The European Policy Institute under the guidance of the CDD implemented the 1st Deliberative Poll in Macedonia. This event gathered a random sample of the entire country for 1 weekend. The participants engaged in a discussion on the country’s ascension to the European Union.
Problems and Purpose
European Union membership is a hotly debated topic across all of Europe, and recent Brexit conversations have reinvigorated this controversy. In order to assess attitudes on the EU, a national Deliberative Poll was held in Skopje, the capital of North Macedonia, in 2019. The European Policy Institute, a non-governmental organization in North Macedonia, organized this two-day deliberative event. Participants primarily deliberated about the European Union in general, the merits and detriments of North Macedonia joining the EU, and ways to reform the North Macedonian government.
Influence, Outcomes, and Effects
In general, support for the EU went down significantly after deliberation. Participants were asked to rate the favorability of statements or ideas on a scale from 0 to 10, where 0 is completely unfavorable and 10 is completely favorable. The mean approval of the EU decreased from 7.87 to 6.75 following the deliberative event, a change that is statistically significant at the alpha level of 0.001 (78.2% of participants rated the EU as favorable before deliberation, which decreased to 53.4% afterward). Support for integration of North Macedonia to the EU also decreased – although less so – from a mean of 8.42 to 7.81 (statistically significant at the alpha level of 0.05).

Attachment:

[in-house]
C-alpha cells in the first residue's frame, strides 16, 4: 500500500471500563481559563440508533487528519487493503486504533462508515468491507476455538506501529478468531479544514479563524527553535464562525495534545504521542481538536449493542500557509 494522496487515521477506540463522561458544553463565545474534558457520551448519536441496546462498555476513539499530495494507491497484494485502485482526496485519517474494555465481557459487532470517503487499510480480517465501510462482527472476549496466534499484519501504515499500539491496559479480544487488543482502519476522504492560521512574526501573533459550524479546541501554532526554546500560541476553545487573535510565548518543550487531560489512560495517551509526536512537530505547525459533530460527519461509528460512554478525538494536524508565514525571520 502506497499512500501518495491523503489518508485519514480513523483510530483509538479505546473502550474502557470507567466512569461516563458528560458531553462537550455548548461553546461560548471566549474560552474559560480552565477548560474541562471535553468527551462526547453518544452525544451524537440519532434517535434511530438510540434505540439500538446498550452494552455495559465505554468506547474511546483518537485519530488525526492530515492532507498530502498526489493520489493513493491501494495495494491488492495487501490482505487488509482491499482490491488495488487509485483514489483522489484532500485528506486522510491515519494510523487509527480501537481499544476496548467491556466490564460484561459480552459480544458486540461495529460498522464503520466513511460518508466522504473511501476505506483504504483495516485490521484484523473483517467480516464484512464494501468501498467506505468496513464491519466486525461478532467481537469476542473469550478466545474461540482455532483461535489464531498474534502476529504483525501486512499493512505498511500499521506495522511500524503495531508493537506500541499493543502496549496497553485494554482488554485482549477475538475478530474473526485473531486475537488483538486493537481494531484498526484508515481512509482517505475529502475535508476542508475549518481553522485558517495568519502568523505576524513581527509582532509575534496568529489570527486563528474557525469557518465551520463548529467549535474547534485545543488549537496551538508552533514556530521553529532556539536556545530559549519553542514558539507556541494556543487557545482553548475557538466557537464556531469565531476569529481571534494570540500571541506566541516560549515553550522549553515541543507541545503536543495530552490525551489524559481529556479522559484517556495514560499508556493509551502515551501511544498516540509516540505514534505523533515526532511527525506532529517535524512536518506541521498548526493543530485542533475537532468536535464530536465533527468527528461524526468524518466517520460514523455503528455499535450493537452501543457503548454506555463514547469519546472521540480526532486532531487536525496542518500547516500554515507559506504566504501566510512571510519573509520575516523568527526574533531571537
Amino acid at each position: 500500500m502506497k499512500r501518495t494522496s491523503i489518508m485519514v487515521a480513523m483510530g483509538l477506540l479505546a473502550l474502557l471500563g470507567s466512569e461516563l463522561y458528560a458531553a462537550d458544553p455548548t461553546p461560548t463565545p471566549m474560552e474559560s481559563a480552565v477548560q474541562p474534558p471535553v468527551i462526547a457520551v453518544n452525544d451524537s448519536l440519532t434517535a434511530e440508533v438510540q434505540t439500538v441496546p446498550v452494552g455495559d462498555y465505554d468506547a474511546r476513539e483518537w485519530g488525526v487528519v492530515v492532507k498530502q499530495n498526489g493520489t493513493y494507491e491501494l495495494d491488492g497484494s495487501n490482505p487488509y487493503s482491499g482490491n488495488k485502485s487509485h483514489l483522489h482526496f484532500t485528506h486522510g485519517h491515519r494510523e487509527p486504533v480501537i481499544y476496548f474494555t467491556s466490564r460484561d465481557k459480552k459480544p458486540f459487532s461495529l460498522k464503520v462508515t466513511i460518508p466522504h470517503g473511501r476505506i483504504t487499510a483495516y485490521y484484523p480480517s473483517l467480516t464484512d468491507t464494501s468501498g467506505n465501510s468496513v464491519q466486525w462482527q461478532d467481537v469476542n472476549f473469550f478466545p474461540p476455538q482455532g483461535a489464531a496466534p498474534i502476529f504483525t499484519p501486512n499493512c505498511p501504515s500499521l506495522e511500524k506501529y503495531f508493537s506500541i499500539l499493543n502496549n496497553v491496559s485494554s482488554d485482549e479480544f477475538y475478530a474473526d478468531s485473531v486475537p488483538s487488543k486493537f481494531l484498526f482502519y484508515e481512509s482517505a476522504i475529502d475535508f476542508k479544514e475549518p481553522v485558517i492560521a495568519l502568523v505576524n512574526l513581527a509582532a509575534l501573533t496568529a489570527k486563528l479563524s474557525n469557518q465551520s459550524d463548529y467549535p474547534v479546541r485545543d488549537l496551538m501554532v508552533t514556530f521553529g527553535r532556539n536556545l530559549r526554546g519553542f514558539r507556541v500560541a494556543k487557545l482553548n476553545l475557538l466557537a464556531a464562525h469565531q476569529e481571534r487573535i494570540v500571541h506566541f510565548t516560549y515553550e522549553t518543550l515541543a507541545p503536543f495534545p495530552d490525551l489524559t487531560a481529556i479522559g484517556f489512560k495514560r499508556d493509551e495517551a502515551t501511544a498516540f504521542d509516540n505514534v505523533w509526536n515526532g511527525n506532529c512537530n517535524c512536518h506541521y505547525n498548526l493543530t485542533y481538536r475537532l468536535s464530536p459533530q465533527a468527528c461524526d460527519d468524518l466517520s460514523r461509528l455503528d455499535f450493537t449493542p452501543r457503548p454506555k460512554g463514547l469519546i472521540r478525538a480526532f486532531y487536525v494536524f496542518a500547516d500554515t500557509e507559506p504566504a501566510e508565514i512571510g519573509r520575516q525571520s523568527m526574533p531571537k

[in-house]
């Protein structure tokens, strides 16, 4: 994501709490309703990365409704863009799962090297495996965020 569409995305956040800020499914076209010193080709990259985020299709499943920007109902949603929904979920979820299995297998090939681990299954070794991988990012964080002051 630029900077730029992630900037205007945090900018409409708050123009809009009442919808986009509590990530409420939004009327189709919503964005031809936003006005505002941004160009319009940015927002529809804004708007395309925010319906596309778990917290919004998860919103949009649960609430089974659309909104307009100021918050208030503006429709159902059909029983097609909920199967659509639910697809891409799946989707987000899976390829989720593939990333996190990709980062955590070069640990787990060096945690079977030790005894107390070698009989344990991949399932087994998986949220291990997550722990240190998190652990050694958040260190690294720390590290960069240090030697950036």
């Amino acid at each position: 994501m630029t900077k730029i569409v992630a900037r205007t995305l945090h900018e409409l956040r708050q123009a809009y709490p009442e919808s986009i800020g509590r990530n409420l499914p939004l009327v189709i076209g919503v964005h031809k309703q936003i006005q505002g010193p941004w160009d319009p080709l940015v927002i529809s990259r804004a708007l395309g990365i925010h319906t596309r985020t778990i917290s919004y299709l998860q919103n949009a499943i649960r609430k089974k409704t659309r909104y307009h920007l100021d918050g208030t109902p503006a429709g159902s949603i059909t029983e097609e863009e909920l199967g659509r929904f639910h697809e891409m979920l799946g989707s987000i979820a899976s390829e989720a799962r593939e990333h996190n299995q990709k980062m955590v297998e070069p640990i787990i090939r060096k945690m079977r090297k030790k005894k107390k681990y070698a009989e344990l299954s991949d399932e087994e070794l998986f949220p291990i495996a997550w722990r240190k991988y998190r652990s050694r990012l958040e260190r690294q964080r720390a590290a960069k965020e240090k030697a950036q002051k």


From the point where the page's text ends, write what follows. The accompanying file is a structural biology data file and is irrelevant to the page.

Participants also were more likely to be supportive of the EU than non-participants. Although the mean approval of the EU was 7.36 for non-participants, it was only 6.75 for participants, a difference statistically significant to the alpha level of 0.05. The percentage of non-participants approving of the EU was also higher (70.2%), than participants approving of the EU (53.4%). Non-participants also thought a variety of proposals on oversight by the North Macedonia Assembly were less desirable than their participant counterparts. Non-participants rated securing the supervisory role of the parliamentary committees over the work of the government, allowing for greater and decisive oversight of the Assembly for work of security services, and increasing the initiatives for civic participation in the work of the Assembly as all less important than participants did to a level statistically significant at the alpha level of 0.01.
Also included in the pre- and post-deliberation surveys were some basic factual questions about North Macedonia and the EU. Most questions showed an increase in the percentage of participants answering correctly, but at the end of the deliberation 13.8% less of the participants answered a question about EU standards for protection against discrimination correctly. At-large, however, a mean of 10.3% more participants answered each question correctly after the deliberation, a change statistically significant at the alpha level of 0.05.
Finally, participants had a favorable view of the event itself. They were asked to rate small group discussions, briefing materials, and the plenary sessions on a scale from 1 to 10 on how valuable they were in helping clarify one’s positions on the issues. The percentage of participants rating each of these as a 6 or higher was above 75% for all of them, but the plenary session was the most popular with 79.4% of participants rating it as a 6 or higher on a scale of usefulness.
Taken directly from https://drive.google.com/file/d/11qx-vEJSCh5UWtUJ7U9pK4tqQwzwK1CC/view